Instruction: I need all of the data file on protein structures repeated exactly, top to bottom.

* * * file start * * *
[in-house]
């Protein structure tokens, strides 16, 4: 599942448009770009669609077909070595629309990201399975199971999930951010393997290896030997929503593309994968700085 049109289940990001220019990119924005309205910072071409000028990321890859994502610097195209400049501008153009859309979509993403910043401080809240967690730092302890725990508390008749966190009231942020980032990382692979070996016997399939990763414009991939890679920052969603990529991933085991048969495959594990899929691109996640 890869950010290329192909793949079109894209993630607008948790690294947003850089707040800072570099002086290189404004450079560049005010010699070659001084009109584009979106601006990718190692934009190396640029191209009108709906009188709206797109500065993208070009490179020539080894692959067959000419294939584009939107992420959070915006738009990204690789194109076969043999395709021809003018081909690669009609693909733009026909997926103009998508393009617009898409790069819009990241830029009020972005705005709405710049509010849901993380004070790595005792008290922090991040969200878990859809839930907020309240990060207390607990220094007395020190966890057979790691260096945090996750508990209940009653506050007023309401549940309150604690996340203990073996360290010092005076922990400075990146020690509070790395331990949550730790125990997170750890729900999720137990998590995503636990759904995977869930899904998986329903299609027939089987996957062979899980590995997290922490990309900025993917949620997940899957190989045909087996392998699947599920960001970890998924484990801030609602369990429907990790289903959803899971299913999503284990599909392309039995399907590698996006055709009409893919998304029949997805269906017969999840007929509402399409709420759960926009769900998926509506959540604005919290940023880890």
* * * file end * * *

[in-house]
């Protein structure tokens, strides 16, 4: 599942448009770009669609077909070595629309990201399975199971999930951010393997290896030997929503593309994968700085 049109289940990001220019990119924005309205910072071409000028990321890859994502610097195209400049501008153009859309979509993403910043401080809240967690730092302890725990508390008749966190009231942020980032990382692979070996016997399939990763414009991939890679920052969603990529991933085991048969495959594990899929691109996640 890869950010290329192909793949079109894209993630607008948790690294947003850089707040800072570099002086290189404004450079560049005010010699070659001084009109584009979106601006990718190692934009190396640029191209009108709906009188709206797109500065993208070009490179020539080894692959067959000419294939584009939107992420959070915006738009990204690789194109076969043999395709021809003018081909690669009609693909733009026909997926103009998508393009617009898409790069819009990241830029009020972005705005709405710049509010849901993380004070790595005792008290922090991040969200878990859809839930907020309240990060207390607990220094007395020190966890057979790691260096945090996750508990209940009653506050007023309401549940309150604690996340203990073996360290010092005076922990400075990146020690509070790395331990949550730790125990997170750890729900999720137990998590995503636990759904995977869930899904998986329903299609027939089987996957062979899980590995997290922490990309900025993917949620997940899957190989045909087996392998699947599920960001970890998924484990801030609602369990429907990790289903959803899971299913999503284990599909392309039995399907590698996006055709009409893919998304029949997805269906017969999840007929509402399409709420759960926009769900998926509506959540604005919290940023880890």